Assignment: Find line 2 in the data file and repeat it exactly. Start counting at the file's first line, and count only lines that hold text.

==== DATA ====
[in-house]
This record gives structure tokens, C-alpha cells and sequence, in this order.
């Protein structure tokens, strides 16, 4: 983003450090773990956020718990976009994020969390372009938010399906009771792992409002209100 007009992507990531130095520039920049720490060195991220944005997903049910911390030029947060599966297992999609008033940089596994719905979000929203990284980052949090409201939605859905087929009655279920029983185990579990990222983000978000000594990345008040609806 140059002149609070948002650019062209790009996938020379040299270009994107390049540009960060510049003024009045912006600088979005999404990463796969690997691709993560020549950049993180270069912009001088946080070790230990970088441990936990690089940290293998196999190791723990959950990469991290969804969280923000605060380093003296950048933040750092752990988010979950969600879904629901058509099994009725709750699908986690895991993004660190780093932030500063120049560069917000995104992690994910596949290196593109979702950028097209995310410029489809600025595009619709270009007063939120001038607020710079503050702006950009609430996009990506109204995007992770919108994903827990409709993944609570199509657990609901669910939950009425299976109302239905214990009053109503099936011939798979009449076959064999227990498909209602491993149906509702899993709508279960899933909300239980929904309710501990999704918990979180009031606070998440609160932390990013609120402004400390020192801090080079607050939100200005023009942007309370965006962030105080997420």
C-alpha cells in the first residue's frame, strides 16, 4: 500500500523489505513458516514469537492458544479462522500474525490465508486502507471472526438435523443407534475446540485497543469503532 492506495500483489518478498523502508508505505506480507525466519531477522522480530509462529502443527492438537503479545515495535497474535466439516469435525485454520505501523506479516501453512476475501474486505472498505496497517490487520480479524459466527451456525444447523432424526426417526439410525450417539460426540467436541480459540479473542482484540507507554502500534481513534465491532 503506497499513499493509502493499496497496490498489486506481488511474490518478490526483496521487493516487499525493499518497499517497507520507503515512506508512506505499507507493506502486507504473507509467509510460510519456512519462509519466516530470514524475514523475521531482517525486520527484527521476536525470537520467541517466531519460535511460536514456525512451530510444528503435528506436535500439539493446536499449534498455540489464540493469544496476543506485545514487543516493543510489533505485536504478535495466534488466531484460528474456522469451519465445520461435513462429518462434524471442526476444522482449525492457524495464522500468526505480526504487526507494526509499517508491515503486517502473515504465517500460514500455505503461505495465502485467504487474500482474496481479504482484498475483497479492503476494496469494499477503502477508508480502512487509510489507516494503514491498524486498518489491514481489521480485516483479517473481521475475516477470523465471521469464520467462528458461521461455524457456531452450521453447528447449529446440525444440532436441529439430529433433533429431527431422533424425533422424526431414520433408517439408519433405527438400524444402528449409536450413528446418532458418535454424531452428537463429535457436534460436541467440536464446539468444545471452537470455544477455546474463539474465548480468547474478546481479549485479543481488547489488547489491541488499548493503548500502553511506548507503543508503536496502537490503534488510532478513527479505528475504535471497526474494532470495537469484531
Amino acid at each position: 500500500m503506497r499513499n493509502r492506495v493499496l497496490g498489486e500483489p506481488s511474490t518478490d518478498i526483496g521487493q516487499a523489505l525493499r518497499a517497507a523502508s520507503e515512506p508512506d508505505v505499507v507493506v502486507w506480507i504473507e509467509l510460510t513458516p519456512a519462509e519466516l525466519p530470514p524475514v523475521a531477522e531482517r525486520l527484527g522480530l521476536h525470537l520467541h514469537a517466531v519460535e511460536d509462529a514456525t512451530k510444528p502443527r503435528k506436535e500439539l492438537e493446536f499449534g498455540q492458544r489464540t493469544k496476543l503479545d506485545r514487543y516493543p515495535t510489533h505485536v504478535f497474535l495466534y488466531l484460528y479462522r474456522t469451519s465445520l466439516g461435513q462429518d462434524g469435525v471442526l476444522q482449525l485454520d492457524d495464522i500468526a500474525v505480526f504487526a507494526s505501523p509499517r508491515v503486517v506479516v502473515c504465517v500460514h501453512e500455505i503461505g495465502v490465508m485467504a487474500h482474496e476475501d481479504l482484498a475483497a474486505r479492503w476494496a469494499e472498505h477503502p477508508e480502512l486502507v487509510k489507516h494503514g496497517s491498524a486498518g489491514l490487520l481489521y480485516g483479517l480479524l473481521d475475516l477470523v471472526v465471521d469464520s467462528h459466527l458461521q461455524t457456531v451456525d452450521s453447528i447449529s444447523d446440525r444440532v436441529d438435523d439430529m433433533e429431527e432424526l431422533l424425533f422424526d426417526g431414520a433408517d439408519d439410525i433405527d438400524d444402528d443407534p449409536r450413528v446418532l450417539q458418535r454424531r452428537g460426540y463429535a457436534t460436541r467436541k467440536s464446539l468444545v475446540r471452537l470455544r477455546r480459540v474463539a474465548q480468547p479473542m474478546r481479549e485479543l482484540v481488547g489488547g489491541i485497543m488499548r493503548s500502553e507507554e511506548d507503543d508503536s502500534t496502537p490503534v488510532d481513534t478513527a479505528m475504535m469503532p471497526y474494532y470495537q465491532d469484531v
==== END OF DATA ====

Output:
This record gives structure tokens, C-alpha cells and sequence, in this order.